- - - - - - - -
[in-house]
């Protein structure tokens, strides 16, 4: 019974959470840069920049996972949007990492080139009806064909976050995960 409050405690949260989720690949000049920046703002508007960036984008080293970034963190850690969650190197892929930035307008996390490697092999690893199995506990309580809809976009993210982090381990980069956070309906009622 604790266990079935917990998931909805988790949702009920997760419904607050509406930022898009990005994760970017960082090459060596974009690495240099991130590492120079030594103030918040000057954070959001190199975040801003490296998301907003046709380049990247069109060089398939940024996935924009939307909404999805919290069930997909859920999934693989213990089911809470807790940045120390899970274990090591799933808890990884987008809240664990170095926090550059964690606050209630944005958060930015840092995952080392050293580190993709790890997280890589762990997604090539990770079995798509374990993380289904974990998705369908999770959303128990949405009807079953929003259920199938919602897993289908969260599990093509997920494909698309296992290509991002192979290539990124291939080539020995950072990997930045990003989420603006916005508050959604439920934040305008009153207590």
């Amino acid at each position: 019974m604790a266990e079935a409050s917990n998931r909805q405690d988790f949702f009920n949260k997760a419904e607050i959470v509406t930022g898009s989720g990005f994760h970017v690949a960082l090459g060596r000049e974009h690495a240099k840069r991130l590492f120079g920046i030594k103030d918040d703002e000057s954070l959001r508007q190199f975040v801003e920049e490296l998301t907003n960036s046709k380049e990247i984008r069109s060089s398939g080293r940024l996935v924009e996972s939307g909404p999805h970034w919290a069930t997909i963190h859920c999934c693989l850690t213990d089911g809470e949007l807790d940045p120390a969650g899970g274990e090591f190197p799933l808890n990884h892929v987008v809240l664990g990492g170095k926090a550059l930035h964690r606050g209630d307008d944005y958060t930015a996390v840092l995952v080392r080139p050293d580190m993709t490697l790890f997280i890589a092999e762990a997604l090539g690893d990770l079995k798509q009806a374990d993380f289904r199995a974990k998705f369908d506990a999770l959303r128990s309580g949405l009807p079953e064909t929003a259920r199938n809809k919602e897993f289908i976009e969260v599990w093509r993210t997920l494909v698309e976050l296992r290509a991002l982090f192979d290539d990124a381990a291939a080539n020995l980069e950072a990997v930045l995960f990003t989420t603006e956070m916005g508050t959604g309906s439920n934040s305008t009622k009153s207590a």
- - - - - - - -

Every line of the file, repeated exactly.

[in-house]
């Protein structure tokens, strides 16, 4: 019974959470840069920049996972949007990492080139009806064909976050995960 409050405690949260989720690949000049920046703002508007960036984008080293970034963190850690969650190197892929930035307008996390490697092999690893199995506990309580809809976009993210982090381990980069956070309906009622 604790266990079935917990998931909805988790949702009920997760419904607050509406930022898009990005994760970017960082090459060596974009690495240099991130590492120079030594103030918040000057954070959001190199975040801003490296998301907003046709380049990247069109060089398939940024996935924009939307909404999805919290069930997909859920999934693989213990089911809470807790940045120390899970274990090591799933808890990884987008809240664990170095926090550059964690606050209630944005958060930015840092995952080392050293580190993709790890997280890589762990997604090539990770079995798509374990993380289904974990998705369908999770959303128990949405009807079953929003259920199938919602897993289908969260599990093509997920494909698309296992290509991002192979290539990124291939080539020995950072990997930045990003989420603006916005508050959604439920934040305008009153207590």
């Amino acid at each position: 019974m604790a266990e079935a409050s917990n998931r909805q405690d988790f949702f009920n949260k997760a419904e607050i959470v509406t930022g898009s989720g990005f994760h970017v690949a960082l090459g060596r000049e974009h690495a240099k840069r991130l590492f120079g920046i030594k103030d918040d703002e000057s954070l959001r508007q190199f975040v801003e920049e490296l998301t907003n960036s046709k380049e990247i984008r069109s060089s398939g080293r940024l996935v924009e996972s939307g909404p999805h970034w919290a069930t997909i963190h859920c999934c693989l850690t213990d089911g809470e949007l807790d940045p120390a969650g899970g274990e090591f190197p799933l808890n990884h892929v987008v809240l664990g990492g170095k926090a550059l930035h964690r606050g209630d307008d944005y958060t930015a996390v840092l995952v080392r080139p050293d580190m993709t490697l790890f997280i890589a092999e762990a997604l090539g690893d990770l079995k798509q009806a374990d993380f289904r199995a974990k998705f369908d506990a999770l959303r128990s309580g949405l009807p079953e064909t929003a259920r199938n809809k919602e897993f289908i976009e969260v599990w093509r993210t997920l494909v698309e976050l296992r290509a991002l982090f192979d290539d990124a381990a291939a080539n020995l980069e950072a990997v930045l995960f990003t989420t603006e956070m916005g508050t959604g309906s439920n934040s305008t009622k009153s207590a």